The president would then have two days during which he “must give the role to the MK stated in the request,” who in turn would have 14 days to try and form a government.
“If no request is submitted by a majority of members of Knesset, or if the MK has not formed a government within the timeframe, or if the MK informs the president that s/he is unable to form a government – the president must immediately inform the Speaker of the Knesset,” the statement continued. “Once the president has informed the Speaker of the Knesset, they will view this as if the Knesset has decided to disperse itself before the end of its term, and elections will be held on the last Tuesday before the expiration of 90 days from the day the president was informed.”
According to the President’s Office, Gantz will have until November 20 to form a government and if he cannot, MKs will have until December 11 to submit a request for a specific MK to do so.
The Blue and White party earlier on Wednesday invited representatives of Likud to a meeting on Thursday aimed at building a unity government led by Gantz.
In a vague response, the Likud said that Netanyahu had responded to the request and that he “reiterated his call to adopt the president’s outline for establishing a broad national unity government, which is the government needed for Israel at this time.” Netanyahu was reported to have agreed for the two negotiating teams to meet, while insisting his negotiators would represent the entire right-wing and religious bloc led by Likud — a negotiation position previously rejected by Blue and White.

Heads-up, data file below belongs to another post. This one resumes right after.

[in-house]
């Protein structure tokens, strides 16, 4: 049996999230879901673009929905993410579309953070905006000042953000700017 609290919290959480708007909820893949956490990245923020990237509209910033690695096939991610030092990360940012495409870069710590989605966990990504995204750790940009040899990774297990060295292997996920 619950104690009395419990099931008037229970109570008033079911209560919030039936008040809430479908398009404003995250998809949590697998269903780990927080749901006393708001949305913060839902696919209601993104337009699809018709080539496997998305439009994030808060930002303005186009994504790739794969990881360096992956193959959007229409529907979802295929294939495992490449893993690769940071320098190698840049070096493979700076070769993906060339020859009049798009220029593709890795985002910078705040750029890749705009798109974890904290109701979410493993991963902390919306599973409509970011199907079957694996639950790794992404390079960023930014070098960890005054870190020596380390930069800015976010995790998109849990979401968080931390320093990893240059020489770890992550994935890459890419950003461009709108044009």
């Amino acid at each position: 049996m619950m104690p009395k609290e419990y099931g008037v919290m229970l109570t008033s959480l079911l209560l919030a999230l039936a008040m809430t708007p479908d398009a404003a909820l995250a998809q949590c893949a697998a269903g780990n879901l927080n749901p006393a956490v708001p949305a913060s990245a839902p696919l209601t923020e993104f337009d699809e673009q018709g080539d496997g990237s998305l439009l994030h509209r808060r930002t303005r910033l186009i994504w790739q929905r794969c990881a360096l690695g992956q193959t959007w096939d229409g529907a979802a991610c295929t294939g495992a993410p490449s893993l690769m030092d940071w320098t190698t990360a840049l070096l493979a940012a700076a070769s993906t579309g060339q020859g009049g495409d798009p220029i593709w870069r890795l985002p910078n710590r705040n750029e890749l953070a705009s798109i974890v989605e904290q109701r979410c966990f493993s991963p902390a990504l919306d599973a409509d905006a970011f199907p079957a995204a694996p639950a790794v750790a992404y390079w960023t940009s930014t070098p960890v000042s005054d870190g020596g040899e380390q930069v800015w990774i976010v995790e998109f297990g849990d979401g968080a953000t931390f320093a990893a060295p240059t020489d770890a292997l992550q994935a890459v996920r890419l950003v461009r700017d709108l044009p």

Yisrael Beytenu’s Avigdor Liberman, in the kingmaker position following the inconclusive September 17 elections, has said it will continue with its policy of not endorsing anyone for prime minister, while Netanyahu’s allies have reiterated their support for the premier.
Liberman is not in either bloc and has called for a secular unity government comprising Likud, Blue and White and his own party. But Netanyahu has refused to abandon his traditional ultra-Orthodox partners Shas and United Torah Judaism. And Gantz had until Wednesday refused to partner with Netanyahu so long as he faces possible indictment in three corruption cases.
Times of Israel staff contributed to this report.